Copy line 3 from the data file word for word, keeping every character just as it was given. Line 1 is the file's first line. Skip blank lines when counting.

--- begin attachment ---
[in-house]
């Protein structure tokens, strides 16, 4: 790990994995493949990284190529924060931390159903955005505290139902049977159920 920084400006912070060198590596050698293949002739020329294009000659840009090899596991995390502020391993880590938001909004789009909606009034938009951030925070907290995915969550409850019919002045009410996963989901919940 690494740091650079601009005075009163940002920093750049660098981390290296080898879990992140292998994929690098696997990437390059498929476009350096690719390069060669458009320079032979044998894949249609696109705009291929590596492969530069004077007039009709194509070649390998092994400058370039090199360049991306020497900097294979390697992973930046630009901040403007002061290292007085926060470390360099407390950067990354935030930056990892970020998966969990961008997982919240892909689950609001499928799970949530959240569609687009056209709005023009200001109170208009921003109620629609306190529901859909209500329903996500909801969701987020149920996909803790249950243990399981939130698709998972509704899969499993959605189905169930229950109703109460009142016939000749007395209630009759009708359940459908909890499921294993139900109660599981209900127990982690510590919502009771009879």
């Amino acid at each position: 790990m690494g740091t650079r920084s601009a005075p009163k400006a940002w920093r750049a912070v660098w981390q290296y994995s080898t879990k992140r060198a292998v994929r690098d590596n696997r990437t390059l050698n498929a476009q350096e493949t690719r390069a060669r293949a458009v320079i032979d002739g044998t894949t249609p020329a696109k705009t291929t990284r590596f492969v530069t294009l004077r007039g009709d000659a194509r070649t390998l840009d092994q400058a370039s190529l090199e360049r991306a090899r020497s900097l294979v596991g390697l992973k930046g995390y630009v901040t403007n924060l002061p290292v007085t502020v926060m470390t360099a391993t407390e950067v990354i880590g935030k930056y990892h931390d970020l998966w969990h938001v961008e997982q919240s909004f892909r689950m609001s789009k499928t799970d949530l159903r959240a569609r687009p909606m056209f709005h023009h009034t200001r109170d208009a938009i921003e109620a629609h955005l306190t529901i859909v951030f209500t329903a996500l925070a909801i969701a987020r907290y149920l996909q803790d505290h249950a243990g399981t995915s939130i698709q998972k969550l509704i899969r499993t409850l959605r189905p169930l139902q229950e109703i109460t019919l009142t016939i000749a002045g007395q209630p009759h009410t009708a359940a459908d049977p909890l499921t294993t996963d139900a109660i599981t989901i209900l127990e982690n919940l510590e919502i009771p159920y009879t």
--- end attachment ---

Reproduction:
């Amino acid at each position: 790990m690494g740091t650079r920084s601009a005075p009163k400006a940002w920093r750049a912070v660098w981390q290296y994995s080898t879990k992140r060198a292998v994929r690098d590596n696997r990437t390059l050698n498929a476009q350096e493949t690719r390069a060669r293949a458009v320079i032979d002739g044998t894949t249609p020329a696109k705009t291929t990284r590596f492969v530069t294009l004077r007039g009709d000659a194509r070649t390998l840009d092994q400058a370039s190529l090199e360049r991306a090899r020497s900097l294979v596991g390697l992973k930046g995390y630009v901040t403007n924060l002061p290292v007085t502020v926060m470390t360099a391993t407390e950067v990354i880590g935030k930056y990892h931390d970020l998966w969990h938001v961008e997982q919240s909004f892909r689950m609001s789009k499928t799970d949530l159903r959240a569609r687009p909606m056209f709005h023009h009034t200001r109170d208009a938009i921003e109620a629609h955005l306190t529901i859909v951030f209500t329903a996500l925070a909801i969701a987020r907290y149920l996909q803790d505290h249950a243990g399981t995915s939130i698709q998972k969550l509704i899969r499993t409850l959605r189905p169930l139902q229950e109703i109460t019919l009142t016939i000749a002045g007395q209630p009759h009410t009708a359940a459908d049977p909890l499921t294993t996963d139900a109660i599981t989901i209900l127990e982690n919940l510590e919502i009771p159920y009879t």